But Siemoniak said that after the Russian military intervention in Crimea, Warsaw asked the Pentagon to send fighter jets instead.
 
“This was our request,” said Siemoniak. “We really appreciate that the reaction was that quick and significant.”
 
The USS Truxtun, part of the U.S. Sixth Fleet headquartered in Italy, is due to join the Bulgarian naval frigate Drazki and three Romanian vessels in the Black Sea drills.
 
It had been expected to visit the Bulgarian port of Varna March 12-14, but Titev said he was unable to confirm when it would arrive after bad weather closed the port on Monday. It was not expected the exercise would involve any live-firing.

You May Like

Ukraine: Mysterious 'Roaming Tank' Reportedly Takes Aim at Smugglers

Ukraine's TV, print media, Facebook abuzz with reports a 'roaming tank' is on the loose, destroying vehicles of those involved in smuggling More

US Wildlife Service Begins Probe of Killing of Cecil the Lion

Minnesota man accused of killing beast is in hiding, has been asked to contact US officials; White House to review extradition petition More

Video Kerry Five-Nation Tour to Cover Security, Iran Nuclear Deal

Secretary of state will visit Egypt, Qatar, Singapore, Malaysia, Vietnam to discuss security issues, Iran nuclear deal, Trans-Pacific Partnership More

Featured Videos

Your JavaScript is turned off or you have an old version of Adobe's Flash Player. Get the latest Flash player.
Booming London Property a ‘Haven for Dirty Money’i
X
July 29, 2015 9:34 PM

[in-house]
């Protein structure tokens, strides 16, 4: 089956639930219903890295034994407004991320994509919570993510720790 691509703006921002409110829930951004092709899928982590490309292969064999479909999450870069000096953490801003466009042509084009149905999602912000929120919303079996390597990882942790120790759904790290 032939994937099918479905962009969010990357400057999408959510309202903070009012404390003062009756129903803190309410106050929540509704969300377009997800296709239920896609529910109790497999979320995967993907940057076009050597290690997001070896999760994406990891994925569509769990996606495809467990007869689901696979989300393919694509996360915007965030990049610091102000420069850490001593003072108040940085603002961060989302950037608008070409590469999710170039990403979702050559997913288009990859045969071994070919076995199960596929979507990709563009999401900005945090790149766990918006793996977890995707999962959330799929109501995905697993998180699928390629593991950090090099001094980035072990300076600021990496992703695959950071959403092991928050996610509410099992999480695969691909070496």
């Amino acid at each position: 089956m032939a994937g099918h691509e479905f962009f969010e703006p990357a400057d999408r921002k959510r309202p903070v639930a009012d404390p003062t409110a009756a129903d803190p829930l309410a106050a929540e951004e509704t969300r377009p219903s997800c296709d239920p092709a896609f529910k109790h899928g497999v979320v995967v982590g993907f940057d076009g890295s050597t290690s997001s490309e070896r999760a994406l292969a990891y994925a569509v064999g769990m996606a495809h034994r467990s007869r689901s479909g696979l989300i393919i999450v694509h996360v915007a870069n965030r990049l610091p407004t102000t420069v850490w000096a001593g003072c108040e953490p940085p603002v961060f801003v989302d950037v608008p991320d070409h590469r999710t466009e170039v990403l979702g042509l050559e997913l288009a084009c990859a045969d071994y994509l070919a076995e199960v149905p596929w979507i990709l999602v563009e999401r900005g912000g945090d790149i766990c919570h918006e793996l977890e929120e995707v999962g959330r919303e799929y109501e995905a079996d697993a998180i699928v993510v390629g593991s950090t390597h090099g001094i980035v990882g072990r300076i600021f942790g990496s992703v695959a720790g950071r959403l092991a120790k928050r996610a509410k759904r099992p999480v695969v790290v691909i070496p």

Billions of dollars of so-called ‘dirty money’ from the proceeds of crime - especially from Russia - are being laundered through the London property market, according to anti-corruption activists. As Henry Ridgwell reports from the British capital, the government has pledged to crack down on the practice.
Video

Video Booming London Property a ‘Haven for Dirty Money’

Billions of dollars of so-called ‘dirty money’ from the proceeds of crime - especially from Russia - are being laundered through the London property market, according to anti-corruption activists. As Henry Ridgwell reports from the British capital, the government has pledged to crack down on the practice.
Video

Video Hometown of Boy Scouts of America Founder Reacts to Gay Leader Decision

Ottawa, Illinois, is the hometown of W.D. Boyce, who founded the Boy Scouts of America in 1910. In Ottawa, where Scouting remains an important part of the legacy of the community, the end of the organization's ban on openly gay adult leaders was seen as inevitable. VOA's Kane Farabaugh reports.
Video

Video 'Metal Muscles' Flex a New Bionic Hand

Artificial limbs, including the most complex of them – the human hand – are getting more life-like and useful due to constant advances in tiny hydraulic, pneumatic and electric motors called actuators. But now, as VOA’s George Putic reports, scientists in Germany say the future of the prosthetic hand may lie not in motors but in wires that can ‘remember’ their shape.
Video

Video Russia Accused of Abusing Interpol to Pursue Opponents

A British pro-democracy group has accused Russia of abusing the global law enforcement agency Interpol by requesting the arrest and extradition of political opponents. A new report by the group notes such requests can mean the accused are unable to travel and are often unable to open bank accounts. VOA's Henry Ridgwell reports.
Video

Video 'Positive Atmosphere' Points Toward TPP Trade Deal in Hawaii

Talks on a major new trade agreement among 12 Pacific Rim nations are said to be nearing completion in Hawaii. Some trade experts say the "positive atmosphere" at the discussions could mean a deal is within reach, but there is still hard bargaining to be done over many issues and products, including U.S. drugs and Japanese rice. VOA's Jim Randle reports.
Video

Video Genome Initiative Urgently Moves to Freeze DNA Before Species Go Extinct